The Securities and Exchange Commission has accused a New York brokerage house and four businessmen of fraudulently manipulating the sale of stock in two local firms that shared offices on Capitol Hill.

The prices of stock in Liquidation Control Inc. and Toxic Waste Containment Inc. were illegally driven up through a secret scheme that used fictitious brokerage accounts and Cayman Islands financial institutions, the SEC charged.

Toxic Waste's stock jumped from 25 cents a share to $5 a share shortly after the company when public, and Liquidation Control Shares climbed from 25 cents to $2.25. Both stocks now are quoted at 12 1/2 cents a share in the over-the-counter market.

The SEC charged that the stock price was manipulated by four individuals associated with Monarch Funding Corp. of New York, the broker that underwrote the two issues. The scheme benefited the founder and promoter of the firms, Richard O. Bertoli, as well as the president of Monarch Funding, Leo M. Eisenberg, the SEC said.

Eisenberg, speaking for the defendants, denied the allegations and said Monarch Funding -- a major underwriter of penny stocks -- and the other defendants would contest the SEC charges. The SEC complaint "is an absolute horror story -- the poorest investigation I've ever seen by the SEC," Eisenberg said.

Eisenberg noted that the defendants sold most of their Toxic Waste Containment shares at $2.25 a share. "The stock more than doubled after we sold it. So if we were manipulators, we were not doing a very good job," he said.

The SEC complaint alleges that a series of fictitious customer accounts were set up at Monarch to enable Bertoli to control the supply of stock and drive up its price. Bertoli failed to disclose his role to the public, the SEC said.

The SEC contended that Bertoli and Eisenberg tried to hide the profits by setting up accounts in Cayman Island financial institutions. According to the SEC, the men also created a check-cashing scheme in which persons who claimed to be Monarch representatives cashed checks for the allegedly fictitious accounts at a store-front check-cashing company.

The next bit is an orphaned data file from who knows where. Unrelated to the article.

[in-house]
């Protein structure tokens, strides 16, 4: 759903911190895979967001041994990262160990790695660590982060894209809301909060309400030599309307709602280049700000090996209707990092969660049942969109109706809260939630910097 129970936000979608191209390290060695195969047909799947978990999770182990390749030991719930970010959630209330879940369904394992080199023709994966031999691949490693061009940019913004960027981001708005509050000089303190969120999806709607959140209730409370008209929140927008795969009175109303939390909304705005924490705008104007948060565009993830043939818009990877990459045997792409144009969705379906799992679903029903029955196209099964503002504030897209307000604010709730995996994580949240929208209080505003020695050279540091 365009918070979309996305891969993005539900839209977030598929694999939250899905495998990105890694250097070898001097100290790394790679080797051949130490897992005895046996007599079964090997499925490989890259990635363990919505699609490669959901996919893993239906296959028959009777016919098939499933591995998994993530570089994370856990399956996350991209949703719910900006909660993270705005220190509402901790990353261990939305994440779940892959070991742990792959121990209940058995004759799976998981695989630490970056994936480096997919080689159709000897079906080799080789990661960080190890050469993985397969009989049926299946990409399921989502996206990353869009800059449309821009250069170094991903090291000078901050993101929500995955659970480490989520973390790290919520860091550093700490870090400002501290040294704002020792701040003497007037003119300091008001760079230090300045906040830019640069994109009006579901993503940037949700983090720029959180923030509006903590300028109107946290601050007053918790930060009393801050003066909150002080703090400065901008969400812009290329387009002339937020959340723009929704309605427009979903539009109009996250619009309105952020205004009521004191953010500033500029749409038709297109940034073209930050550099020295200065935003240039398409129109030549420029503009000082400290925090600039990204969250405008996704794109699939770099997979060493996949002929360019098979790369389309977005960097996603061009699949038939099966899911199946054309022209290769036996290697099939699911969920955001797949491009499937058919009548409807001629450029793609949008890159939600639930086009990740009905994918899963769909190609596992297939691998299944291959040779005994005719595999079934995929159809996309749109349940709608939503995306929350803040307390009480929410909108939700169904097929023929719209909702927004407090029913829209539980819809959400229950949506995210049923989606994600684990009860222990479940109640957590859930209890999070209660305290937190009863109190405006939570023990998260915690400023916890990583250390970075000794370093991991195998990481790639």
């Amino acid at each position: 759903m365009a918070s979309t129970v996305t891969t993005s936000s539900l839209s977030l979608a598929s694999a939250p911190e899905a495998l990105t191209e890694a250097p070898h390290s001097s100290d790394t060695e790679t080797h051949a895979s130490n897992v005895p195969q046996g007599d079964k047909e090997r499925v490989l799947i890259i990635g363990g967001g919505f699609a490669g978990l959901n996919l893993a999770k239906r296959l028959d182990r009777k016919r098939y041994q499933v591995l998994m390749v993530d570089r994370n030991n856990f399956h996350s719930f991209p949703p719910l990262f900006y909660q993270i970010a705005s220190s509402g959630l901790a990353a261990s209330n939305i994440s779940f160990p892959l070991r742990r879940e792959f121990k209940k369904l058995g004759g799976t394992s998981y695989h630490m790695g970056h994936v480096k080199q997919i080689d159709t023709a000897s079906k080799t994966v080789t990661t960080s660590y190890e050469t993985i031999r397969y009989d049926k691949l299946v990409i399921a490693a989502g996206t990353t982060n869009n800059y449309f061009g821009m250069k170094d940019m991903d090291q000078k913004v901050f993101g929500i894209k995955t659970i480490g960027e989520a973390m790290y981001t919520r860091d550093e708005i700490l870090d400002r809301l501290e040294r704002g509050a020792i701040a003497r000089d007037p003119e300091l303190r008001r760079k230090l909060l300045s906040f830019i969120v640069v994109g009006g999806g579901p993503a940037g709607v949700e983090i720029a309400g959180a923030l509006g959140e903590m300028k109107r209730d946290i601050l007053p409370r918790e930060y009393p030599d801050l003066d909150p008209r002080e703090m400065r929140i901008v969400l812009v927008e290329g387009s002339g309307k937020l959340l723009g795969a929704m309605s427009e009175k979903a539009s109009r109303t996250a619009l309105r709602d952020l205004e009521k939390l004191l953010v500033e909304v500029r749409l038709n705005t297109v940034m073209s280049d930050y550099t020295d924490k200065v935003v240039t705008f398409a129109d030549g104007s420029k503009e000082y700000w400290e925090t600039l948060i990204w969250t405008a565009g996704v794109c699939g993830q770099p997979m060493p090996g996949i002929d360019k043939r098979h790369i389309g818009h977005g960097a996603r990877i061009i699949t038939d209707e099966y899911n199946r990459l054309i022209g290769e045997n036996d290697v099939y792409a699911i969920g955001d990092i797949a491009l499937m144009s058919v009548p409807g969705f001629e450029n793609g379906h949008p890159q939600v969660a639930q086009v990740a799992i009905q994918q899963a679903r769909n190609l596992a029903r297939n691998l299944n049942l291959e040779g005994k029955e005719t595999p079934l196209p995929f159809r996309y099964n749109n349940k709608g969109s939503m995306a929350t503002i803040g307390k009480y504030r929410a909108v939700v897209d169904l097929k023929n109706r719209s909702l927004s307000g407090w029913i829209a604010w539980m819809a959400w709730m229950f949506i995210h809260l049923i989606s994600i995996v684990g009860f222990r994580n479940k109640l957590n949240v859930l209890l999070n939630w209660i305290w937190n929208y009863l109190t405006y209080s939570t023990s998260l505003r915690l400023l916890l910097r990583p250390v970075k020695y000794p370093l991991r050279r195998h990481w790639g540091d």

The SEC also charged Bertoli with arranging for an unnamed associate to write a "materially false and misleading investment recommendation" for Liquidation Control.

Similarly, another defendant in the case, Richard Cannistraro, wrote a report recomending investment in Toxic Waste Containment while working as a financial analyst at the Wall Street firm of Wood Gundy Inc. At that time, he also was secretary-treasurer, director and principal shareholder of Liquidation Control. Toxic Waste and Liquidation Control shared offices at 53 D St. SE on the Hill, and several officers and directors worked for both companies, according to reports filed with the SEC.

The two recommendations, "without any reasonable basis in fact," predicted rapid growth in sales and earnings for both companies, the SEC charged. Along with Eisenberg, Cannistraro and Bertoli, the complaint named Steven R. Cloyes, another Monarch employe.

The SEC asked the U.S. District Court in New York to order Bertoli and Eisenberg to return their allegedly illegally obtained profits, which the SEC said total more than $4 million.

Eisenberg said the charge of fictitious accounts is completely erroneous. "They the holders of the accounts were not us. Handwriting examples" will show that those people who signed the checks written to those accounts were "were not the four defendants."

The SEC charged that in return for writing the favorable Toxic Waste Containment report, Cannistraro was allocated 975,000 pre-offering shares of Liquidation Control. Eisenberg disputed that charge, arguing that when Liquidation Control went public, Toxic Waste Containment "was not even conceived."

The SEC began investigating Toxic Waste Containment and Liquidation Control in June 1983, after two penny stocks became very active and Toxic Waste Containment reached its high of $5 a share.

Liquidation Control had been set up in late 1982 to provide business consultant and advisory services to financially distressed companies, including appraisals, advertising, liquidation of property and collection of accounts receivable. It since has merged with a Canadian firm and changed its name to Romlock Inc. Now involved in the computer software business, it does about $2 million in sales a year from its Toronto headquarters, Eisenberg said.

Toxic Waste was set up to compete for hazardous waste-disposal jobs for industry and the Pentagon, anticipating much revenue from the cleanup efforts launched by the Environmental Protection Agency's Superfund.

Eisenberg said the company still has no sales, no customers and no full-time employes. It has closed the office it shared with Liquidation Control, he said.

This is not the first time Monarch Funding, Eisenberg or Bertoli have had trouble with the SEC. In September 1975, Monarch Funding and Eisenberg were suspended for 10 days after an SEC investigation into alleged market manipulation of 26 stocks.

In 1978, Bertoli pleaded no contest to a federal indictment that charged him with participating in a $3 million stock swindle. He was given a suspended sentence and placed on five years' probation. And in 1981, he was barred by the SEC from association with any broker or dealer for six months for illegal stock trading at a investment fund he managed.